Pupils learn about sounds listening to and identifying sounds around them. They learn how their ears work to detect sounds and carry out experiments to help them learn about loudness and pitch, using data loggers to investigate the best material for muffling sound. They also make and play musical instruments. Children then investigate states of matter, learning that materials come in three states of matter: solid, liquid or gas. They identify materials as solids, liquids or gases, including some that are harder to classify such as sand or sponge. They investigate changes of state. Pupils learn about electricity and find out that some materials allow electricity through them and others do not. They learn about the history of electricity and they make and test electrical circuits with a variety of components. They use their knowledge of electricity to design and build a model of a burglar alarm for a house. Pupils will also learn about classification of a variety of living things and how they can be grouped according to shared characteristics. They use and construct keys to identify unfamiliar animals and plants. Pupils also learn about digestion, the structure of the mouth and about how to care for their teeth, investigating which drinks stain teeth the most. They build a model of the digestive process, using their new knowledge to produce a piece of creative writing. They explore interrelationships in food, constructing food chains and food webs. They also learn about the water cycle.
The children are given the opportunity to study a wide variety of topics. They explore forces of gravity, air and water resistance. They undertake several investigations, such as making a Spy Spinner, to further their understanding. During their Space topic, the children study the solar system, learning about the relative movements of the planets and the Moon and relating these to the way they experience the Sun and the Moon on Earth. They carry out some research into planets and present their findings to their peers. Pupils revisit the life cycle of plants, and learn about pollination. They compare the life cycles of birds, mammals, insects and amphibians and learn that insects and amphibians undergo metamorphosis. The children then advance this learning to relate it to the human life cycle and the changes of the body during puberty. The children also look at materials and their properties. Through a series of investigations, the children explore everyday uses of materials and their suitability for their purpose. In addition to this, the children investigate dissolving, separating and mixing solutions, discussing reversible and irreversible changes.
Pupils will build on their knowledge of electricity from Year 4 to learn more about circuits, including: how to use recognised symbols to represent circuits; associate impact of voltage on the components they want to power and give reasons for variations; compare series and parallel circuits, making links to how these might be used in real-life situations and use their knowledge of electricity to create games that use electric circuits. Children will further develop their understanding of light from Year 3 to make more detailed investigations of shadows, explaining why shadows have the same shape as the object that cast them and how changing certain components affects the brightness and size of shadows. Children will also explore reflectivity and the function of the eye, and linking this with their knowledge that light travels in straight lines, will be able to explain how people see objects. They will enhance their knowledge of living things from previous years to gain a more-detailed knowledge of classification, understanding the origin of the 5 Kingdoms and being able to describe observable characteristics based on similarities and differences from each Kingdom. Pupils will also study the circulatory system, learning about the basic components that make up blood; the main parts and functions of the heart; the circulatory system; the main parts and functions of the lungs and the respiratory system. Through this learning, children will explore the impact of diet, drugs and life-style choices on the human body and investigate through active science how exercise affects breathing and heart rates, gaining knowledge of what constitutes a healthy average in both to apply to their own life-style choices.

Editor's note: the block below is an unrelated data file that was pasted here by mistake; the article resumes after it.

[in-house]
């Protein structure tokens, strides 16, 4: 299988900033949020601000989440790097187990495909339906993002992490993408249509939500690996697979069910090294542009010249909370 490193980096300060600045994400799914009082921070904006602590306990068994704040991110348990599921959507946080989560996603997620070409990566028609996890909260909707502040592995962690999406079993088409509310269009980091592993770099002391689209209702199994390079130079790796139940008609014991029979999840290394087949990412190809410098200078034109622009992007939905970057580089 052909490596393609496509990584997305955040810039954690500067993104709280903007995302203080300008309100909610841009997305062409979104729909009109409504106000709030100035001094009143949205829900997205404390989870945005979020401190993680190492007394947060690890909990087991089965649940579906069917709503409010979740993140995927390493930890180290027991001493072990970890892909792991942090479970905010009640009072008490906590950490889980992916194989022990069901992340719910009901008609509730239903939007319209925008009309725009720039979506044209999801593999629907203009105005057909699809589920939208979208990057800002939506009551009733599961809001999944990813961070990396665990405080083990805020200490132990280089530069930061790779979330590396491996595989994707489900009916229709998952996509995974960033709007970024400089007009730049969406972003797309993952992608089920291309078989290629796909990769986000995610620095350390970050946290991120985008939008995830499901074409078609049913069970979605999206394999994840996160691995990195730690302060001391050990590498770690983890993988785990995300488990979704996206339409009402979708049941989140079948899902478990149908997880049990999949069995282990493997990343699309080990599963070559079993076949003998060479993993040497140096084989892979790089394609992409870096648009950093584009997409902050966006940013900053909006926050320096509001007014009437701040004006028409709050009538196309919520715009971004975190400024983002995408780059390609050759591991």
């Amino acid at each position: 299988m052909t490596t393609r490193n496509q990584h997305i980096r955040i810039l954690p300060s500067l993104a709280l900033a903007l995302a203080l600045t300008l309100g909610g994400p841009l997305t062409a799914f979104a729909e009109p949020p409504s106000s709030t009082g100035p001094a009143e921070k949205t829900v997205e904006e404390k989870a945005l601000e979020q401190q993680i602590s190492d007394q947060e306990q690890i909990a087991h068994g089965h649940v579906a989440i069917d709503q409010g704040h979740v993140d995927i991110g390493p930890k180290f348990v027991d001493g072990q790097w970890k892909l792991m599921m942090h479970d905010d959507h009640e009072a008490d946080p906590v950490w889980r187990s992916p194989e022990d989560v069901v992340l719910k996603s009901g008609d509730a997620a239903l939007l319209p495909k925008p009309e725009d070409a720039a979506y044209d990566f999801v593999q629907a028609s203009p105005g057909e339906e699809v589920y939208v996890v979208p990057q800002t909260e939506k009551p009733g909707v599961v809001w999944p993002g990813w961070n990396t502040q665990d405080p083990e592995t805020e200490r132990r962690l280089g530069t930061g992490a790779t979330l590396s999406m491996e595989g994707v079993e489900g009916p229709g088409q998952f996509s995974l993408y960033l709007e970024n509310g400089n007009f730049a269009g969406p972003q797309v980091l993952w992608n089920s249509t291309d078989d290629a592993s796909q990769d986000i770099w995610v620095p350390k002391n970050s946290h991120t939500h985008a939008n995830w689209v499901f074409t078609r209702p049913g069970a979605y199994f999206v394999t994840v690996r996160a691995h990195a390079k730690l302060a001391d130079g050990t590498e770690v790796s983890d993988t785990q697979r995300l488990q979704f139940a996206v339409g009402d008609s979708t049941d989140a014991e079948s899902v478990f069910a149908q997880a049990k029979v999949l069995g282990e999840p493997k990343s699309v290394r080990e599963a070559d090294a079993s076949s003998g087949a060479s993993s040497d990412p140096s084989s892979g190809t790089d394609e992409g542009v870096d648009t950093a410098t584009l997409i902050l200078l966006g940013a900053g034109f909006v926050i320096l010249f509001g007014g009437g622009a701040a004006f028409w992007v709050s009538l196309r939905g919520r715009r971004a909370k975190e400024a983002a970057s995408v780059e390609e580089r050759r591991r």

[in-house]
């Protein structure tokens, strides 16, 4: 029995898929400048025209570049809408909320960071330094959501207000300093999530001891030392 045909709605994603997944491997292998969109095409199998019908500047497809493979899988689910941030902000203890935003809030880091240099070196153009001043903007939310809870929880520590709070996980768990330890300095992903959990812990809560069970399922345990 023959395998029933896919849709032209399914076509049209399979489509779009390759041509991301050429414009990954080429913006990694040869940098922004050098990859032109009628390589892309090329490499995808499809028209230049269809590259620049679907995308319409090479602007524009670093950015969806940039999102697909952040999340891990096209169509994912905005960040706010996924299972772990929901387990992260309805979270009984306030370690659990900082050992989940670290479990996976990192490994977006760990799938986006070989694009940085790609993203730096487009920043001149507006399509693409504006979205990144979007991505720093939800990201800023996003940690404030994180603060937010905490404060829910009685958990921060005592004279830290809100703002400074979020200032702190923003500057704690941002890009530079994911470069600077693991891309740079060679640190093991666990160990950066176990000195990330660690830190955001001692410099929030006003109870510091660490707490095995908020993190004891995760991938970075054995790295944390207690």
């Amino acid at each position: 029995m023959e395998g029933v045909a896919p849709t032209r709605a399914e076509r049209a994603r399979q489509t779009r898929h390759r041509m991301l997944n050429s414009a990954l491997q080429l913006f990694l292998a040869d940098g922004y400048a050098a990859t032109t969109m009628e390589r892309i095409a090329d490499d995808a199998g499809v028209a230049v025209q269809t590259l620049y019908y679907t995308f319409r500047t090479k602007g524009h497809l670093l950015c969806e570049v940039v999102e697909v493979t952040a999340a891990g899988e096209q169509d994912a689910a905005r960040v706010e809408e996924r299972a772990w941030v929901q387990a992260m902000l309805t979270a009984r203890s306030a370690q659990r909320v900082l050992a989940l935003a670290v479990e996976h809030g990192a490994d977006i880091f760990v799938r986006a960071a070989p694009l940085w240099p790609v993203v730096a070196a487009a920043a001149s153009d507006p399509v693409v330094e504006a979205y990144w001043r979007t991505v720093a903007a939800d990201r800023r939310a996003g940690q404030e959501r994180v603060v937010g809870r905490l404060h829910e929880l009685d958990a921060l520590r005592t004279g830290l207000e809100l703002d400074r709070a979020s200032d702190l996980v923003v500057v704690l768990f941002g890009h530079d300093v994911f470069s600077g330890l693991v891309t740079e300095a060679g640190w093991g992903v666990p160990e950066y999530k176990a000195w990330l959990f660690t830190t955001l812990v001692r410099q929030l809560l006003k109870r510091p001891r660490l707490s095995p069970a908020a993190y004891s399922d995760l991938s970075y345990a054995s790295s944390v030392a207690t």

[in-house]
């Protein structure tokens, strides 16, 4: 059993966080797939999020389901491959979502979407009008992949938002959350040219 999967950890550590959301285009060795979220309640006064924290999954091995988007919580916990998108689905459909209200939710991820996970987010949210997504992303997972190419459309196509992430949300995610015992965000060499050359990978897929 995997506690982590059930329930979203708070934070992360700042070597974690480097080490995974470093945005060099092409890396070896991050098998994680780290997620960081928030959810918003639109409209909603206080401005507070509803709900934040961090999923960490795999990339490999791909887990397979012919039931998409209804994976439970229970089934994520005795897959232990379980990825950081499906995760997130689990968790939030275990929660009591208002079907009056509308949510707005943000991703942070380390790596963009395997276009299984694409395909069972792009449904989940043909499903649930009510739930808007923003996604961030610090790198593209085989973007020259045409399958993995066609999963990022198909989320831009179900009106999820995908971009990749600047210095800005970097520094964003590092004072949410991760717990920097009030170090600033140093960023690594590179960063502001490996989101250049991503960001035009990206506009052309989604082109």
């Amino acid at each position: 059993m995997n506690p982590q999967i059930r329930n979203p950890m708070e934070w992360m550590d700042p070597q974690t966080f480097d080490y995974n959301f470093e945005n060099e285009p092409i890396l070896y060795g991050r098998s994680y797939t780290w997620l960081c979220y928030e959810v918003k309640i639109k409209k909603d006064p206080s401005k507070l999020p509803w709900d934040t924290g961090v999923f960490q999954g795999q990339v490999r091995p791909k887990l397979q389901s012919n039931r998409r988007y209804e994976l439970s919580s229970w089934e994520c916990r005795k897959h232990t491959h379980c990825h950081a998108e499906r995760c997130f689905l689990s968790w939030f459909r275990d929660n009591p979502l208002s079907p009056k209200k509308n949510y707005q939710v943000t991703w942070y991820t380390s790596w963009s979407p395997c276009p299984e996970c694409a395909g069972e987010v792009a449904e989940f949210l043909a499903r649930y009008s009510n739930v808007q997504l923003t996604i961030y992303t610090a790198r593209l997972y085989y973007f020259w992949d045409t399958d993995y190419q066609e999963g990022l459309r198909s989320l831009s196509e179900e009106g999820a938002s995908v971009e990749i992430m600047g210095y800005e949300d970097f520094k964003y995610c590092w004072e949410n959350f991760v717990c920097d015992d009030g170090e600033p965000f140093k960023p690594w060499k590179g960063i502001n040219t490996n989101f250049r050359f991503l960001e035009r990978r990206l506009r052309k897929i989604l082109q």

The topic of evolution and inheritance is taught by a local secondary science teacher in conjunction with the transition period of children preparing for their next school. They learn how animals and plants are adapted to their environment in different ways and that adaptation may lead to evolution. Children will also recognise that living things produce offspring of the same kind and through exploring genetics, realise that normally, characteristics of offspring vary and are not identical to their parents.